Psychological research is typically concerned with describing the way psychological processes work and testing hypotheses about those processes. How can we best design research studies to accomplish these goals?
Lecture 12 (Feb 25, 2002): Forumlating Research Questions
Lecture 13 (Feb 27, 2002): Answering Univariate Descriptive Research Questions
Lecture 14 (Mar 4, 2002): Standardized Scores
Lecture 15 (Mar 6, 2002): Multivariate Descriptive Research and Correlations
Lecture 16 (Mar 11, 2002): Multivariate Descriptive Research with Categorical Variables
Lecture 17 (Mar 13, 2002): Making Inferences about Causality: Confounds, Experiments, and Random Assignment
Lecture 18 (Mar 25, 2002): Making Inferences about Causality: Factorial Designs, Main Effects, and Interactions
Lecture 19 (Mar 27, 2002): Making Inferences about Causality: Non-experimental Approaches
Lecture 20 (April 1, 2002): Testing Theories: Directional and Point Predictions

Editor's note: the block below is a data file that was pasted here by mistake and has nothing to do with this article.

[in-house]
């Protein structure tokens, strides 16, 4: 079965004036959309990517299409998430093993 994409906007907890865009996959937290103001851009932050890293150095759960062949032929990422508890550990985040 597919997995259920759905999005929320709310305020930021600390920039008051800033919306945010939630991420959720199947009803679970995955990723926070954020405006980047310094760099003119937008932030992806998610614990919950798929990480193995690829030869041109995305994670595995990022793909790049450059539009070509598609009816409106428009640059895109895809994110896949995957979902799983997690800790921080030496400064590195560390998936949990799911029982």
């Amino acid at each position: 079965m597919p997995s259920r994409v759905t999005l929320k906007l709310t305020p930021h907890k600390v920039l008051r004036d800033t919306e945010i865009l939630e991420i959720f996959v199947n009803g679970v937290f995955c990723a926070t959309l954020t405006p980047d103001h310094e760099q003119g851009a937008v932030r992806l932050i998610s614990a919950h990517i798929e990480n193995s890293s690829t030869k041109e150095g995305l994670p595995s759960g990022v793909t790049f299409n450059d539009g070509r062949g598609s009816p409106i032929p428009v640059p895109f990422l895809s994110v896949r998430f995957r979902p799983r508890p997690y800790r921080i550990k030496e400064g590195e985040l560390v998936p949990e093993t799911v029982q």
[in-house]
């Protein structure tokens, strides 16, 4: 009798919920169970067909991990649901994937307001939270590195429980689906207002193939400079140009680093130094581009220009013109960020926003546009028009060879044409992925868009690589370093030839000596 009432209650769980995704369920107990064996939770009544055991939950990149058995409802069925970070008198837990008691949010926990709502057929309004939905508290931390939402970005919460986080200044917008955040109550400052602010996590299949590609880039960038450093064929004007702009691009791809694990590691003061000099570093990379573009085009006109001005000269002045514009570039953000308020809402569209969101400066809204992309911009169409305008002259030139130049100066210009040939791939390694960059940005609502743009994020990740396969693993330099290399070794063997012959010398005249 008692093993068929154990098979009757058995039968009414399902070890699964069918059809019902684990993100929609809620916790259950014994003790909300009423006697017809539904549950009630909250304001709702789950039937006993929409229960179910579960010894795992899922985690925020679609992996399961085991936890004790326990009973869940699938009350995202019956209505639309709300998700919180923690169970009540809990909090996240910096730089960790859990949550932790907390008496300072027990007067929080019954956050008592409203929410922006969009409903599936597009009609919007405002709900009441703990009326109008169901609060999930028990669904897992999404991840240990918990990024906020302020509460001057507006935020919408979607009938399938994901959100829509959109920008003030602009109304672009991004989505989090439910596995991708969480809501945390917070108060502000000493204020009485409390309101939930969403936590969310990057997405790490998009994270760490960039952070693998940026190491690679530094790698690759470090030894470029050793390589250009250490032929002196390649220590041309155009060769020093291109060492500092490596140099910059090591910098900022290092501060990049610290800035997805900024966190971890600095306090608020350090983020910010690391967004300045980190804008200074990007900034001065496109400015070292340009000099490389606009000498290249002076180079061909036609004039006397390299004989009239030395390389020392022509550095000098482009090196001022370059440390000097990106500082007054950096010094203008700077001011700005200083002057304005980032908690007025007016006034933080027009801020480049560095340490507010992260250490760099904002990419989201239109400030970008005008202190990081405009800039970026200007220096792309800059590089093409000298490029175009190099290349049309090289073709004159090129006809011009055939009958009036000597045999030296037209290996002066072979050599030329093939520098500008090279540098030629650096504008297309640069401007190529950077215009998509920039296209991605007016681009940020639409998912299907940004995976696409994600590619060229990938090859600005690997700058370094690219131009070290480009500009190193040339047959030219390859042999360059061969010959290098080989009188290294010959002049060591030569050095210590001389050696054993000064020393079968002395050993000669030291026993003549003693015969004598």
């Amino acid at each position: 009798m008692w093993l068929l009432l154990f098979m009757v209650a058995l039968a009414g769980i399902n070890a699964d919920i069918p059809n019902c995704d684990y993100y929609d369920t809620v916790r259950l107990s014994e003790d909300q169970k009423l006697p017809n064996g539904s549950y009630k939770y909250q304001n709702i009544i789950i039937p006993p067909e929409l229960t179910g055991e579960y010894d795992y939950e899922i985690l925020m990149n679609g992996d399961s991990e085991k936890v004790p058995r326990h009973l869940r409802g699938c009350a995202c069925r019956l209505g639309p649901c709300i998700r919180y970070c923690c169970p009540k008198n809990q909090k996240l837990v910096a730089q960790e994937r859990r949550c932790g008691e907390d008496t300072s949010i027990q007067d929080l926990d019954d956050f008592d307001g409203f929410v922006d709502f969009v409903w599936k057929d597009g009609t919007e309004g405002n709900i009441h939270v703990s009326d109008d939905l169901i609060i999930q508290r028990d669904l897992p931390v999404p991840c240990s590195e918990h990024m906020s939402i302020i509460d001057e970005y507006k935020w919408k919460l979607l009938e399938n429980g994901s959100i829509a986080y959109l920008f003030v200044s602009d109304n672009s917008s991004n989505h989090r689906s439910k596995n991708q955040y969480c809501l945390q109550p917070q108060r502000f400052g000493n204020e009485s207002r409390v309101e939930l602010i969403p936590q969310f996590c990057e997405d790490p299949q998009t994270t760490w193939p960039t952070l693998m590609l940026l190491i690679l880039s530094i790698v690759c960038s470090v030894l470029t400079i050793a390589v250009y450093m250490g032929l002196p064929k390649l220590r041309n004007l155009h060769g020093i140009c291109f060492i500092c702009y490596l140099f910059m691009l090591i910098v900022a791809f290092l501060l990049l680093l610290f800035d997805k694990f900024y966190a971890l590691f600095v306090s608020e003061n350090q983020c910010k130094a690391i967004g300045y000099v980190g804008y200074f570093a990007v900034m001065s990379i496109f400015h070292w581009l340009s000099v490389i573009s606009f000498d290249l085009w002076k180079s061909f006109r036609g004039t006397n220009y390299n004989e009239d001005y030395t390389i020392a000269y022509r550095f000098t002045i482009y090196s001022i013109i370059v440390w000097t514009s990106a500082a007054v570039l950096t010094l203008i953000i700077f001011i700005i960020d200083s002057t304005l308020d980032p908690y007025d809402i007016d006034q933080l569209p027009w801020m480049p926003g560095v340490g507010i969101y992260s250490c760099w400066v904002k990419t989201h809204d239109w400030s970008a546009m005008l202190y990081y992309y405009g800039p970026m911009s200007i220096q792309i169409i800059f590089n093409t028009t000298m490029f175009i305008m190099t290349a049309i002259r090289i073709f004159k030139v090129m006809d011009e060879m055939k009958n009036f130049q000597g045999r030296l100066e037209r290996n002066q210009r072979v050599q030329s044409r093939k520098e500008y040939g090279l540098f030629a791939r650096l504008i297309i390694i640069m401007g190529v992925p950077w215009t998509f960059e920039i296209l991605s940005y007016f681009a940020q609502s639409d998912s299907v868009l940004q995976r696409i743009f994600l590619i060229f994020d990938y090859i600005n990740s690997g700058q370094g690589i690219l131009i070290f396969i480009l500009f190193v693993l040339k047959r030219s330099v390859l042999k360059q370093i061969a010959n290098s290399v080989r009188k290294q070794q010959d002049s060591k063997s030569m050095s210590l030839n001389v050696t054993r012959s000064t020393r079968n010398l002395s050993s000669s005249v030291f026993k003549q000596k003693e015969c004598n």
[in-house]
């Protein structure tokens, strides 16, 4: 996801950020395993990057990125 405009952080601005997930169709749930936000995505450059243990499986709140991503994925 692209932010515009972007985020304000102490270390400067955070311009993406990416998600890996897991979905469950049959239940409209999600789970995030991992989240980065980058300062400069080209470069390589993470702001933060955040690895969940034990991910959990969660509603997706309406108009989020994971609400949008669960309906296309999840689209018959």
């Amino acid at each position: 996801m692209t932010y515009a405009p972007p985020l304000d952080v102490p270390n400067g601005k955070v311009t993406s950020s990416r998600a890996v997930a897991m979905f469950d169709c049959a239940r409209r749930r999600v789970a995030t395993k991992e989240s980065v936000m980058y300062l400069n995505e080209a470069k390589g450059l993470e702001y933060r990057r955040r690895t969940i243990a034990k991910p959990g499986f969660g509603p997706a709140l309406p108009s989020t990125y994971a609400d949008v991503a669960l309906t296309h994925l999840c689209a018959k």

Lecture 21 (April 3, 2002): Testing Theories: The Problem of Sampling Error
April 8, 2002: In-class review for exam 3
Come prepared to ask questions; no lecture notes to be posted
Exam 3: April 10, 2002 | grades
Exam 3 will cover lecture and lab material, as well as Chapters 4, 6, 7, 8, and 9 from the Leavitt text.
Critically about Psychology
You can easily find "experts" discussing psychological issues in the media. How do the methods of accumulating knowledge used by these experts differ from those discussed in this course? In what ways do scientific findings corroborate or undermine popular ideas about psychological processes?
April 15, 2002: Guest presentation by Professor James A. Danowski
Lecture 22 (April 17, 2002): Psychic Readings, Astrology, and the Scientific Method
Lecture 23 (April 22, 2002): Weather Forecasting: Evaluating the Accuracy of Predictions
Extra credit link (as announced in class on April 22):
Exam 4: April 24, 2002 | grades
Exam 4 will cover lecture and lab material, as well as Chapters 2, 5, 6, and 9 from the Stanovich text.
Final Exam (Exam 5): 10:30 - 12:30 Tues, April 30th, room: LC E1 | grades
link to: schedule | updates | top